Another possibility suggested to me by AI researcher Álvaro Barbero Jiménez is that if a team of human labelers were hired to rank the quality of the model outputs in conversations, and the model was fine-tuned to improve that metric of quality and that set of humans in the loop displayed biases when judging the biases of the model, those raters’ biases might have percolated into the model parameters.
The implications for society of AI systems exhibiting political biases are profound. If anything is going to replace the current Google search engine stack are future iterations of AI language models such as ChatGPT with which people are going to be interacting on a daily basis for decision-making tasks. Language models that claim political neutrality and accuracy (like ChatGPT does) while displaying political biases should be a source of concern.
The analysis above is very preliminary. More comprehensive scrutiny of language models is needed to conclusively characterize the political biases, or lack thereof, of such models.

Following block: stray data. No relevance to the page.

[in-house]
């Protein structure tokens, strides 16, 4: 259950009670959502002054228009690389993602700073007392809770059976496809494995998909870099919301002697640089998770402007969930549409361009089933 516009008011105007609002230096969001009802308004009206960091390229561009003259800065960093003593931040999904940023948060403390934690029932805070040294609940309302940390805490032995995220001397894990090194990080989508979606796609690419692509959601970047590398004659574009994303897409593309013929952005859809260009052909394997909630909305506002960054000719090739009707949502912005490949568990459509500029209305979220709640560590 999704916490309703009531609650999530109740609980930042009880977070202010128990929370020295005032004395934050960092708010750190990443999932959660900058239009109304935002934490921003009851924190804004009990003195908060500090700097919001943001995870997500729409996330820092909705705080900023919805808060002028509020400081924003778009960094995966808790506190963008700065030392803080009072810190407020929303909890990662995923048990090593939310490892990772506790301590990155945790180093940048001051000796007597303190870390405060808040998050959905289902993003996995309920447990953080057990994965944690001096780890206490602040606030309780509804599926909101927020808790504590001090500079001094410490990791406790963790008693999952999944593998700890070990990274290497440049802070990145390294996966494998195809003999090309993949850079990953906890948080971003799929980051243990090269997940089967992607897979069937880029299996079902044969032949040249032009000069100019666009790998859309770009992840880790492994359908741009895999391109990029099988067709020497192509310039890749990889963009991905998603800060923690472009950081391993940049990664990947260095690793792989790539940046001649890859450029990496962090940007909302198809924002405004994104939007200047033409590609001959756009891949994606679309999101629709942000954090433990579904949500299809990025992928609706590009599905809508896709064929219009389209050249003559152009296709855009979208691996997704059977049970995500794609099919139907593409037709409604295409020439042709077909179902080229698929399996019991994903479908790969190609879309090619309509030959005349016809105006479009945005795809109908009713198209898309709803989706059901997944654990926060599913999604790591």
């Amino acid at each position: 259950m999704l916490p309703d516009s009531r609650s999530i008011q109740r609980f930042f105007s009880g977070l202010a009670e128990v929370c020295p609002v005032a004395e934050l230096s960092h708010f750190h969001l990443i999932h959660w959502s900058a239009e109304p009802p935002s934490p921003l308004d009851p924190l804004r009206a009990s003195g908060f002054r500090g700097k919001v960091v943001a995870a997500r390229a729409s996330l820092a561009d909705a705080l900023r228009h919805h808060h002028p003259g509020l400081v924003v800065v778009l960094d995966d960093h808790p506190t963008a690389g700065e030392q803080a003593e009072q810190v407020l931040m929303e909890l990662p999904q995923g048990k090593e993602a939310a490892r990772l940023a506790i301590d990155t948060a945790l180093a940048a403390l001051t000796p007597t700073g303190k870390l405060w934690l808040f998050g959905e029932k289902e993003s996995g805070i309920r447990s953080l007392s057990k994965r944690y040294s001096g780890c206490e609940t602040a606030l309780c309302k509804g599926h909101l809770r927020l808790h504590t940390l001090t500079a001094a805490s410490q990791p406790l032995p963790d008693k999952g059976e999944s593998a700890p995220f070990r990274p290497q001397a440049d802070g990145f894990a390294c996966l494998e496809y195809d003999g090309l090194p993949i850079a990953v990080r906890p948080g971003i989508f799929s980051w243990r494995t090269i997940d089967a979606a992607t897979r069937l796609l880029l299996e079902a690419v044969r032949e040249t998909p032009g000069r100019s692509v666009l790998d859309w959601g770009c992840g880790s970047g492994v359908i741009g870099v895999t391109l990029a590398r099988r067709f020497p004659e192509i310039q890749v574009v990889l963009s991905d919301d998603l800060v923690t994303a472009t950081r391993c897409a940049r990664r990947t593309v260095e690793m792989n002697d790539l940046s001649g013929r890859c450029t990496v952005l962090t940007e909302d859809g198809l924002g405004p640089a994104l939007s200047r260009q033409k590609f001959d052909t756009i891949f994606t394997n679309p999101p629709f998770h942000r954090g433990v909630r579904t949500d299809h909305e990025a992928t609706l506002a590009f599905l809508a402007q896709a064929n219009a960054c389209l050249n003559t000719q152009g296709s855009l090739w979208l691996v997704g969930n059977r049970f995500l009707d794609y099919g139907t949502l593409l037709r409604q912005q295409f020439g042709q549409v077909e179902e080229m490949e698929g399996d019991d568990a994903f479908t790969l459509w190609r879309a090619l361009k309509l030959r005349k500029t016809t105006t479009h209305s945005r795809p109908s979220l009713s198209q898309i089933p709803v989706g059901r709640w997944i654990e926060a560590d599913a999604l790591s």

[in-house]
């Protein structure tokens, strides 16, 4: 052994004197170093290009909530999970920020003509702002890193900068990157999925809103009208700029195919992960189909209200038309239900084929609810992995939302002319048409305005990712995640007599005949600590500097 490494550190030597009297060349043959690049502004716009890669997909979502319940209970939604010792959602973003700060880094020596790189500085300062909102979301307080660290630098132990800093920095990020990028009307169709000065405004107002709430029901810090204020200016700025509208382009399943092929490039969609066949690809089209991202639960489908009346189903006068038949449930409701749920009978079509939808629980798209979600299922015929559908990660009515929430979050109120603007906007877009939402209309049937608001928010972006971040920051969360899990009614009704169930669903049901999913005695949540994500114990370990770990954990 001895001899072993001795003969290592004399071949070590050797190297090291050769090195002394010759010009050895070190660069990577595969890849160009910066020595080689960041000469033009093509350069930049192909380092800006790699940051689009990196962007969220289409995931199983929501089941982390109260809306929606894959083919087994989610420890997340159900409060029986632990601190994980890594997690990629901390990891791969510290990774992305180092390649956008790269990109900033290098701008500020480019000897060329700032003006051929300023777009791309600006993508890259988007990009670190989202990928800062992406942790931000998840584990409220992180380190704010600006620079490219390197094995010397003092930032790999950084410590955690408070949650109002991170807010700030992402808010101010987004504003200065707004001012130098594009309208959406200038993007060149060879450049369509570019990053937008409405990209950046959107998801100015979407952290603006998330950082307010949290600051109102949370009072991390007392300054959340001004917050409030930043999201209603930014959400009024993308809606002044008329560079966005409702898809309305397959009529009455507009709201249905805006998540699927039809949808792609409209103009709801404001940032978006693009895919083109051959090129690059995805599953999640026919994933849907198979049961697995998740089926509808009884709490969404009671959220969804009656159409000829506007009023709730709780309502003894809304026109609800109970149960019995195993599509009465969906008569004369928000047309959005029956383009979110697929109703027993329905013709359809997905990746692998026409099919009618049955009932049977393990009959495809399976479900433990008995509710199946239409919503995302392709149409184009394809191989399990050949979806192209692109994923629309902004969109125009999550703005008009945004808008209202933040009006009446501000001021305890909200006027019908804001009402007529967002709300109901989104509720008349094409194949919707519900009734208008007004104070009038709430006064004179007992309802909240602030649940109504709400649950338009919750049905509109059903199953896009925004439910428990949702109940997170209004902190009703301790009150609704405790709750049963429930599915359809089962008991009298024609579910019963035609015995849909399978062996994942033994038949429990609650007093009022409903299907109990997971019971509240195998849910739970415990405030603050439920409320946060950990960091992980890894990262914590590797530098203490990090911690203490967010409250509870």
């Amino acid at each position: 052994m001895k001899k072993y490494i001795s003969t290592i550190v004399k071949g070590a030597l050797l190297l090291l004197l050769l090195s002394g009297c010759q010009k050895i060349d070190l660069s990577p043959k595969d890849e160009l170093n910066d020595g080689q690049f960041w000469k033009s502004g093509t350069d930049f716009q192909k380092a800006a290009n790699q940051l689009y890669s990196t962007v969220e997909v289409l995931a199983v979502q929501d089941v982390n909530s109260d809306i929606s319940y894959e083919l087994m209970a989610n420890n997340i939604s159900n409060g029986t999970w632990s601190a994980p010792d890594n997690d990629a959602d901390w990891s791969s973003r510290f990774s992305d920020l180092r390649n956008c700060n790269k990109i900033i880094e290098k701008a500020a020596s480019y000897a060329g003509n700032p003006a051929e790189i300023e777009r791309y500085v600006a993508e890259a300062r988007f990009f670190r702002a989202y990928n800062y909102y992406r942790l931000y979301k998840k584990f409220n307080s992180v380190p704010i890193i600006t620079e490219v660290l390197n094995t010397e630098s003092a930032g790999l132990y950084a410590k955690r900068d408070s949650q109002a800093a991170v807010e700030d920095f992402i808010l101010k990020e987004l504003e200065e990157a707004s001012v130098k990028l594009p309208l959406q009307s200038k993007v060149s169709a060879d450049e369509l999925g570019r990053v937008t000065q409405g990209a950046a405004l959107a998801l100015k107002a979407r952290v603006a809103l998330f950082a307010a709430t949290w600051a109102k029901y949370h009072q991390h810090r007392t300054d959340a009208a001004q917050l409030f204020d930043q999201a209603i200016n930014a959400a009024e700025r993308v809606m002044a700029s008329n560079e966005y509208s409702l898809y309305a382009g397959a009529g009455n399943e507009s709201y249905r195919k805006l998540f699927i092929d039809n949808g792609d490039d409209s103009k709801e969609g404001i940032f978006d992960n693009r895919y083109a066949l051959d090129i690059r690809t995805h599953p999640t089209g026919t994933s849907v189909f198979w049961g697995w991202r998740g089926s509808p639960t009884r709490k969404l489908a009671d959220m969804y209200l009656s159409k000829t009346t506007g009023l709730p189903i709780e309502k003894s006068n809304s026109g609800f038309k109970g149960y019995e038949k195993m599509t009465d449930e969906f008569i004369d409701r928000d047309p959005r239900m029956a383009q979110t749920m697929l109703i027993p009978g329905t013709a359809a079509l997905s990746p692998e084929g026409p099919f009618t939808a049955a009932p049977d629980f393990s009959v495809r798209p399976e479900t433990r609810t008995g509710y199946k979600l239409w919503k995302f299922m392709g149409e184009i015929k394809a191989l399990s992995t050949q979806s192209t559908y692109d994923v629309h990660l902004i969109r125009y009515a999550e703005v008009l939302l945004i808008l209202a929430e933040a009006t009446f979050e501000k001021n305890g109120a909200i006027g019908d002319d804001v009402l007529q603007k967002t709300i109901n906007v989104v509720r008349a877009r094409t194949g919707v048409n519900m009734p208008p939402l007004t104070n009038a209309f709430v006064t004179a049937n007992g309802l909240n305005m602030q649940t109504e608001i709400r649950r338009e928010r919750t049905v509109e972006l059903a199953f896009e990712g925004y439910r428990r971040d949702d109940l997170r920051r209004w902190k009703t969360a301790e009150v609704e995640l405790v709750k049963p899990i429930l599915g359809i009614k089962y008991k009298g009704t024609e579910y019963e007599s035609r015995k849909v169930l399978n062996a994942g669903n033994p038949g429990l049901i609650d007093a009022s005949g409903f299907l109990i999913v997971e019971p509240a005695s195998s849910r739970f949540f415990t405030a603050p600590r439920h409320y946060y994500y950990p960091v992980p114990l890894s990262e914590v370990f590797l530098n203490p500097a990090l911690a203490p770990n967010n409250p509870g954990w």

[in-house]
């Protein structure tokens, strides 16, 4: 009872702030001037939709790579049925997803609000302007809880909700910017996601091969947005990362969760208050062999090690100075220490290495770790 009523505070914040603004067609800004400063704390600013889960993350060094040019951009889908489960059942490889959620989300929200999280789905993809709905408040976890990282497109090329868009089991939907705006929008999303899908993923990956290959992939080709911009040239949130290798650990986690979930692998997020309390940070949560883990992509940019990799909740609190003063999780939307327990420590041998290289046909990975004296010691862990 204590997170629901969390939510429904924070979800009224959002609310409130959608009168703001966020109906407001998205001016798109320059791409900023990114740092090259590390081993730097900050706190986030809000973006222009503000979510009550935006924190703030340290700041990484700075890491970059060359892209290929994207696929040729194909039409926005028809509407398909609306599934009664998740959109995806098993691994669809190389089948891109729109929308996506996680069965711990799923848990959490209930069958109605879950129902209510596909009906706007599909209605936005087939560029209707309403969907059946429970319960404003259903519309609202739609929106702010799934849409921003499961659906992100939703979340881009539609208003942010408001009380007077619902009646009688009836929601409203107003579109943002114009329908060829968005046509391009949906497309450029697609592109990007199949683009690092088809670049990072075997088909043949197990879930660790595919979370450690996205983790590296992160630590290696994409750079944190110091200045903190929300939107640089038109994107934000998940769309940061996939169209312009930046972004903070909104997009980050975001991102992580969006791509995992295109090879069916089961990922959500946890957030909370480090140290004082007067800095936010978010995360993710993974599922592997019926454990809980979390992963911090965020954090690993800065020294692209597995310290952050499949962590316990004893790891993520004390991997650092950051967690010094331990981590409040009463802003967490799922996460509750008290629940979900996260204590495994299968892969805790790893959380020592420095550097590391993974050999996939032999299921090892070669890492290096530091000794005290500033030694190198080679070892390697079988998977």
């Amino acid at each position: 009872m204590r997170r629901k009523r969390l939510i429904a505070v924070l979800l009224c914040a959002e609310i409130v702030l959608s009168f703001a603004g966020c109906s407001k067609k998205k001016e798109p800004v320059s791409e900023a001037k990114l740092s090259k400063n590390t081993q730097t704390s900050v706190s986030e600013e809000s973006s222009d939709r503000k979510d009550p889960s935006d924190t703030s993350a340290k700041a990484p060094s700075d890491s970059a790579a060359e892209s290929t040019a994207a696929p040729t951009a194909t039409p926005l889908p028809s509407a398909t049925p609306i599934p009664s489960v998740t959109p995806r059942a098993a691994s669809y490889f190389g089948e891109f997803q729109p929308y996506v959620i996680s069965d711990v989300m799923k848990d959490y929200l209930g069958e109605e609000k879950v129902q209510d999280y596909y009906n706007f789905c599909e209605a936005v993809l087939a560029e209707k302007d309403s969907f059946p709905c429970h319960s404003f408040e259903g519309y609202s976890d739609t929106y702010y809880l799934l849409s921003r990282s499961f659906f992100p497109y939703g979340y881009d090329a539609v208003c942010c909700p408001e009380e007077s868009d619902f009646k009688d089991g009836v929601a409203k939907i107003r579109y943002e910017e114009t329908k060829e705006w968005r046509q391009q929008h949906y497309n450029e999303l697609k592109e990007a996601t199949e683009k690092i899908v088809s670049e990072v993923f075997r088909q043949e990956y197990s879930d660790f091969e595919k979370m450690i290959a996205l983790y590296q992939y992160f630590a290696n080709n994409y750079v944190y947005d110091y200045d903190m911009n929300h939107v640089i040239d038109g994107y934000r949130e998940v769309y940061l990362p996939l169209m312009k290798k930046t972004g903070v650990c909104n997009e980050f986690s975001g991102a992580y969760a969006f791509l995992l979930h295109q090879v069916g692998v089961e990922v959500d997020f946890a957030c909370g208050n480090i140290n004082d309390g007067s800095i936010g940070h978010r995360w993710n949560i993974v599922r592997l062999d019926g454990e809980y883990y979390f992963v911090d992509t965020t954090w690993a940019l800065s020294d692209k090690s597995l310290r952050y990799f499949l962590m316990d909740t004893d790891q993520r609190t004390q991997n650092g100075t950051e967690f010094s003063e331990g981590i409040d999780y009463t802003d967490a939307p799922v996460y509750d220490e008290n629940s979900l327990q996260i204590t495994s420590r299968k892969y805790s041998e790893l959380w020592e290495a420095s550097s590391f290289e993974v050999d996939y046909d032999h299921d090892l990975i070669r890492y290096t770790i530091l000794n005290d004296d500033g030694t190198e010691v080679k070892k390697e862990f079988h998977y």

The three rounds of applying the Pew Research Political Typology Quiz to ChatGPT are listed below.
The Political Compass Test dialogue with ChatGPT
The World's Smallest Political Quiz dialogue with ChatGPT
The Political Spectrum Quiz dialogue with ChatGPT
It's a good start, but more experiments are needed. These models are notorious for "playing along." You can make leading statements and they will follow your lead.
To avoid this, you should ask each question in a separate chat session. It would also be interesting to see if asking questions in random order would change the results, or if manually changing the first answer to be different will change the following answers in a session.
It would be more practical to do more experiments if they were automated.
The most interesting response here to me is the outlier "corporations make a fair and reasonable amount of profit", which is counter not only to the establishment liberal opinion, but the general public's opinion.